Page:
I looked at my bank account online and found out how much income I had in a month, based on the past few months. (just an average or a good estimate - it’s not a math exam) Wrote it down. I estimated what Dave calls The Four Walls: How much do I need for food? (total ballpark - I picked $400 a month, arbitrarily) For each utility? For rent? For car/gas? (do-able using old transactions online and looking for gas stations). Added it all up. This is my basic money I need to live.
Then I looked at and wrote down every monthly payment or expense I was paying out of my bank account, other than these. So that was mostly debt repayment. Added that up, for another number.
Subtracted it all from my monthly total income. First I subtracted the Four Walls - this is what I need to live. Living comes first. Then I subtracted the bills.
Very important - I did not calculate my debt repayment first, just because that is a known number, and easy. And then see how much I had left to live on. First you need the bare minimum to live. Once you have food, rent, keep the lights on, and some way to get to work, then you can address the rest of your expenses. Luckily I am not in that bad a shape, but some people are. The Quickie Budget Form doesn’t even have places to write down student loans or credit card payments on it.
This in itself was a revelation. A different way of looking at my money. First I need to live. First I need to eat.
I was then able to mark off the categories or bills I would move to a cash basis (for instance, I pay my rent in cash). I was then also able to add up my monthly standard bills and figure out how much money I had left, after my regular bills were paid.
So this process addressed, at least in a minimal way, some of the hold ups I had:
• I found out what my actual income was per month. If you have varying hours or work for yourself, there are ways to address that. I just didn’t need them, so this is what I did.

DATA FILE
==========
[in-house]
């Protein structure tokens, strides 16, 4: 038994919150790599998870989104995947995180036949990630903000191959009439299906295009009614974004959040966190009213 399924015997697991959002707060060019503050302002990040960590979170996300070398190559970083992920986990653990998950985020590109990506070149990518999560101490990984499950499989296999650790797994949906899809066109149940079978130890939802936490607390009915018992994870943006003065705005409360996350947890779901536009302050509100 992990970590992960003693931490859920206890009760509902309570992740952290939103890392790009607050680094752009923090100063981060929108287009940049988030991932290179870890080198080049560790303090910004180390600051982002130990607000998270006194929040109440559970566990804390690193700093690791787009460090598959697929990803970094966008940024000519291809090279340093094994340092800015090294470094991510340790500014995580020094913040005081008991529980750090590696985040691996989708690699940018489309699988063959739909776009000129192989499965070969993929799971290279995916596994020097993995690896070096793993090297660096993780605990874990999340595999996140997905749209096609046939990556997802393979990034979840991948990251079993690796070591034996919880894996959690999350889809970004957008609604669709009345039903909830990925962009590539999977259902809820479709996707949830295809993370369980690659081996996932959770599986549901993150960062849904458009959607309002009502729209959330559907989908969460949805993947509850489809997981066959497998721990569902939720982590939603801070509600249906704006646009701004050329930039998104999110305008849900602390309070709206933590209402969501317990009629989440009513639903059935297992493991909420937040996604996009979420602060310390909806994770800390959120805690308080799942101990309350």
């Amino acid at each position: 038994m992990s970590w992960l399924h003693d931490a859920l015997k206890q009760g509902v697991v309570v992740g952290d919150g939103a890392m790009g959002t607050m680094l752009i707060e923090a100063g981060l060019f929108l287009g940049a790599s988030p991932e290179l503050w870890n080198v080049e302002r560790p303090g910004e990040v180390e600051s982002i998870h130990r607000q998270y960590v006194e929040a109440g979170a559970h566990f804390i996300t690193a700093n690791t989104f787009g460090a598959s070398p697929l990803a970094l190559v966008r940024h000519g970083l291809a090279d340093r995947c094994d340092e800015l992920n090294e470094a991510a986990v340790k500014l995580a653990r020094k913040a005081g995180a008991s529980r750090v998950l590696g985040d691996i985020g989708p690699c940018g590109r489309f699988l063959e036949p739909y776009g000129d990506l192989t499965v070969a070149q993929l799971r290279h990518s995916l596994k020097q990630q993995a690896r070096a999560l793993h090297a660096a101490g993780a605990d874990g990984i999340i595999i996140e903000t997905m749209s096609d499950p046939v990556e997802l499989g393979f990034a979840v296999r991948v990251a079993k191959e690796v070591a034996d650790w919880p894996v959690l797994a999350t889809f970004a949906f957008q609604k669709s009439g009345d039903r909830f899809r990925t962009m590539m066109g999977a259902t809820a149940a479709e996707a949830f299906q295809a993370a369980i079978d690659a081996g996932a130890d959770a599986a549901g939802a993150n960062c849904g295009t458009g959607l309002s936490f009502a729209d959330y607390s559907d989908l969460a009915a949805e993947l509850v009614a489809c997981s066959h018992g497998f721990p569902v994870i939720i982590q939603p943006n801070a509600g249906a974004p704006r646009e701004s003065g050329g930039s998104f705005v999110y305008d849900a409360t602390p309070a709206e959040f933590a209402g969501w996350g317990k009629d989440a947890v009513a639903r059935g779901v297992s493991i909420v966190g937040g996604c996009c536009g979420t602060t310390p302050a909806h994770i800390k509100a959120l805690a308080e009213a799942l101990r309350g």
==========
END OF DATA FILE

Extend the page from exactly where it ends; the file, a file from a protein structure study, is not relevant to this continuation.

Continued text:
• I found out how much I was paying out in debt payments per month, total.
• I minimally figured out some categories. I minimally picked some numbers to go in each category, just to start.
• I picked what I would be moving to a cash basis, and what I would continue to pay online.
• Then I was able to add up about how much cash I would need per month, divide by 2, and that was my per paycheck cash withdrawal.
This is a really easy process if you’ve mostly been using card/s to run your life, since you can look at transactions online. 20 minutes! It’s a QUICKIE Budget. Just get a round number in there. Just write something down. If it’s wrong, change it when you find out. JUST PICK A NUMBER AND WRITE IT DOWN.
So if you are starting from nothing, and don’t know where to begin, we began here. And then we sat with it. Didn’t jump into envelopes. Didn’t withdraw cash. Didn’t change much. We were, at this point, working on saving a $1000 Baby Emergency Fund in cash. That requires things like cutting off cable, buying groceries and eating at home, brown bagging your lunch, selling things around the house, picking up overtime at work, babysitting, cleaning someone’s house. It’s a lot right there.
We took 2 weeks of saving and having this Quickie Budget done before the first of October came, and then we moved to envelopes. So if you want to do the process in The Total Money Makeover, I suggest the same. Don’t do it all in a weekend, unless Cold Turkey has worked for you in the past. Consider also if you have a family, they need to be on board with this, and they need to be helping.
Next up: more on the Envelope System.
Photo 1: Cash in the Dave Ramsey Basic Envelope System. "The Credit Card Monster." Simply Mel Weblog. n.d. LINK
Photo 2: Pretty cash envelope system. "The Cash System: More information than you ever wanted to know." Kelleigh Ratzlaff Designs Weblog. 10 Jan 2010. LINK